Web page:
“A nasty side effect of the pandemic is that performing artists, like so many others, are suddenly in the position of rethinking our careers,” Kyle Boatwright told me the other day. “We still don’t know when we’ll see a stage again, and we’ve been cornered into making videos and recordings. It’s yet another devastating aspect of a hugely devastating situation.”
Kyle is artistic director of @Rise Up Productions, which “utilizes music and theatre performances to raise money and awareness for social justice organizations.” She is a co-creator, producer and performer in the group’s latest event, Lullaby of Zoomland, one of two online plays from Valley companies premiering this Friday. That’s good news and bad news – good that local theater is finding ways to survive in this emergency, not-so-good that it has to.
Having just directed a Zoomed production (Silverthorne Theater’s Pride@Prejudice, online here), I can testify to the frustrations of being cornered into a second-choice medium, physically constricted and distanced by the performers’ separation and the LCD wall between actors and audience. But I also witnessed the faith and enthusiasm that buoyed the performance and enlivened a post-show talkback with online viewers.
So, as I said in last week’s column, until the theaters open up again – and they will! – a lot of hope, and a lot of creativity, are hanging out in the Zoom Room. This week we can tune in to a play written for and about that now-ubiquitous cyber-stage, and an original video production that harks back to an era when live theater was still the predominant entertainment medium.
Lullaby of Zoomland is the most ambitious cross-platform experiment I’ve come across. Collaboratively developed from a script by Harley Erdman, it’s a brief, funny fantasia on loving, and dreaming, long-distance.
“It’s my first play for Zoom,” Harley told me, “with a little bit of Zoom-musical-theater thrown in.” Directed by Gina Kaufmann and performed by Kyle Boatwright, Gregory Boover and Myka Plunkett, it also boasts a choreographer (Paul Dennis) and designer (Elizabeth Pangburn).
Two lovers, sheltering separately on opposite ends of the continent, connect nightly on Zoom, striving to keep their relationship alive. Tonight they decide to sleep together, that is, to keep the session open all night. After a goodnight lullaby, they drift into a shared dreamland watched over by “a kind of lunatic,” the Moon, who croons a nonsense tune that morphs into a delirious ballet.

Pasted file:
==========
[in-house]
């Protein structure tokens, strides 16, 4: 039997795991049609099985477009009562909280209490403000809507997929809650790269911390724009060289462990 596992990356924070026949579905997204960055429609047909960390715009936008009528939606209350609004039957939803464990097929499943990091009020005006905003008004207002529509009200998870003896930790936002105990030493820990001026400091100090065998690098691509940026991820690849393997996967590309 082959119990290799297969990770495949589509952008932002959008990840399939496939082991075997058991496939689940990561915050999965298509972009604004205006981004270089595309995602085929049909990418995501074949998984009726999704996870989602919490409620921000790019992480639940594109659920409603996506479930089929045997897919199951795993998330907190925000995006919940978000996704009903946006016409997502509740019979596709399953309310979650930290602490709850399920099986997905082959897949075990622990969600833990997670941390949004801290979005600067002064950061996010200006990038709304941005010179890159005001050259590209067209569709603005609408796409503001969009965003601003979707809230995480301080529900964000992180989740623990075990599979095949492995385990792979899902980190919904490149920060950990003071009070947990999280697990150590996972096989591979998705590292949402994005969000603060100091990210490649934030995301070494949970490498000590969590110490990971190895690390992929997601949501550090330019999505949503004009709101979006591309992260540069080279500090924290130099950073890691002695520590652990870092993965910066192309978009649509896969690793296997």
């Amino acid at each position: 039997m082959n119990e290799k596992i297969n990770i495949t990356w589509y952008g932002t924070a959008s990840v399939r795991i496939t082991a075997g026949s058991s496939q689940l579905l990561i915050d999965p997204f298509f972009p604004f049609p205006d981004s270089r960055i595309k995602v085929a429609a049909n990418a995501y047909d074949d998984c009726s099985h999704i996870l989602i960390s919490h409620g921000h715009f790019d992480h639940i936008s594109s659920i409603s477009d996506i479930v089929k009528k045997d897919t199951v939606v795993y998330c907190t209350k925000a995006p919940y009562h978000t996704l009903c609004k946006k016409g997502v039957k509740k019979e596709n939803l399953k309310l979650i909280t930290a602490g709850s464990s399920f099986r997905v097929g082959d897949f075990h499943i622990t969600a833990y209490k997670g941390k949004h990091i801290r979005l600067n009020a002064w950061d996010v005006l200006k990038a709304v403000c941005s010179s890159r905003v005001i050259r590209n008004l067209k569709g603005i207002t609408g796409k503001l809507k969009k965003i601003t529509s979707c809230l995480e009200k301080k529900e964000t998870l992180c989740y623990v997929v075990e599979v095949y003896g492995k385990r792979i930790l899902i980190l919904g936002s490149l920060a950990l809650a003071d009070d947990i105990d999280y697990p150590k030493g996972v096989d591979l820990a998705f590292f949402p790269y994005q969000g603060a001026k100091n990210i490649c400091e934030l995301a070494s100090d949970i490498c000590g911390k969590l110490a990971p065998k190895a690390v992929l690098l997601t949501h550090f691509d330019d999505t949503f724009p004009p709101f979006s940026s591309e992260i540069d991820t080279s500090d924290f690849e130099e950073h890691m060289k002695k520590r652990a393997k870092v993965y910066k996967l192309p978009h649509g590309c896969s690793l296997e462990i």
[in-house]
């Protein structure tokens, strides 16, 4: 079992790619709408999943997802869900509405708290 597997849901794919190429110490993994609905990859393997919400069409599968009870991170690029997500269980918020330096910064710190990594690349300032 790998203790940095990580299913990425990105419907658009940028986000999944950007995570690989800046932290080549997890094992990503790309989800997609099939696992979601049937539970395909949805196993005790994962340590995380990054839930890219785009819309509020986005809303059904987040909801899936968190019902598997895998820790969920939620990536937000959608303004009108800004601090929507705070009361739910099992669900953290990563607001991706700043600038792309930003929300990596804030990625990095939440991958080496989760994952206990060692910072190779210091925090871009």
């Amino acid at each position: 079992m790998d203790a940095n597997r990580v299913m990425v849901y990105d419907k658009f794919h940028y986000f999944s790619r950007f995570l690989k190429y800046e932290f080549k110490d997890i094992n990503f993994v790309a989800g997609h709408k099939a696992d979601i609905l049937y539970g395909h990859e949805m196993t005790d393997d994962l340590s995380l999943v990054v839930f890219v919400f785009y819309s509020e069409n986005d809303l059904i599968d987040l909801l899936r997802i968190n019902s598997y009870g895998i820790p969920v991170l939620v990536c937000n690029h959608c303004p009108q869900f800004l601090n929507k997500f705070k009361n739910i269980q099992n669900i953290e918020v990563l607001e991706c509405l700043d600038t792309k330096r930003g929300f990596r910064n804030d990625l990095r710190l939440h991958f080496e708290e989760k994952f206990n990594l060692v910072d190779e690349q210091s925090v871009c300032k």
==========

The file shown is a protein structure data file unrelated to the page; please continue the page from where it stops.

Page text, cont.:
The show is part of Rise Up’s #MeetMeInside, an occasional online series with two goals. As fundraisers, the shows “serve the activist side of ourselves,” Kyle said, “and the artist side, because each event is live. We get to prep for show time, feel there’s an audience out there, and know that our scene partners and collaborators are right there on the other end with us. The beauty of theater is that it’s art to be experienced in the moment. We don’t ever want to lose that.”
Lullaby of Zoomland will be performed live this Friday, the 26th, at 7pm and 9pm ET. Pay-what-you-choose tickets ($5 minimum to cover fees) benefit the Pioneer Valley Workers Center/Centro Obrero del Valle Pionero and its social justice work, including the 413 Undocu-Worker Solidarity Fund. Tickets and info here.
Also this Friday, Silverthorne Theater Company unveils its second online production in as many weeks. In An Evening with Ruth Draper, Penney Hulten performs a pair of classic monologues from the repertoire of the great social satirist, a forebear of the likes of Lily Tomlin and Marga Gomez.
In her heyday between the world wars, Draper was an international celebrity, feted by royalty and adored by the masses. With an inborn talent for mimicry and observation, she broke out of the Victorian mold of women monologists known as diseuses to essentially invent the one-woman show and the impressionist genre, mining comedy – and pathos – from everyday situations and society’s foibles. What her friend and mentor Henry James called “her strange, brilliant impersonations” she coyly referred to as “skits.”
In addition to Draper, Penney Hulten cites as inspirations Lucille Ball, Barbra Streisand, Carol Burnett, Katherine Hepburn and Gilda Radner. “I learned from these women that it was alright to be an attractive, independent, intelligent woman and yet do comedy that pokes fun at oneself,” she says in publicity for the show. “To be able to laugh at ourselves, and the human condition, is a gift to others, letting them know it’s okay to be our own totally human selves: flawed, silly, hypocritical, klutzy, fearful, hilarious – all of it!”
An Evening with Ruth Draper is another technical reach for the company – a two-camera video shoot produced in a studio setting (socially distanced, of course). The online stream – free, donations welcome, info and access here – debuts on Friday at 7pm ET. You could watch it and Zoomland’s 9pm broadcast as a double feature, or catch it later on demand.
Note: While the Valley Advocate remains on indefinite hiatus, Stagestruck will continue posting occasionally. Write me at Stagestruck@crocker.com to be notified of future columns.
The Stagestruck archive is at valleyadvocate.com/author/chris-rohmann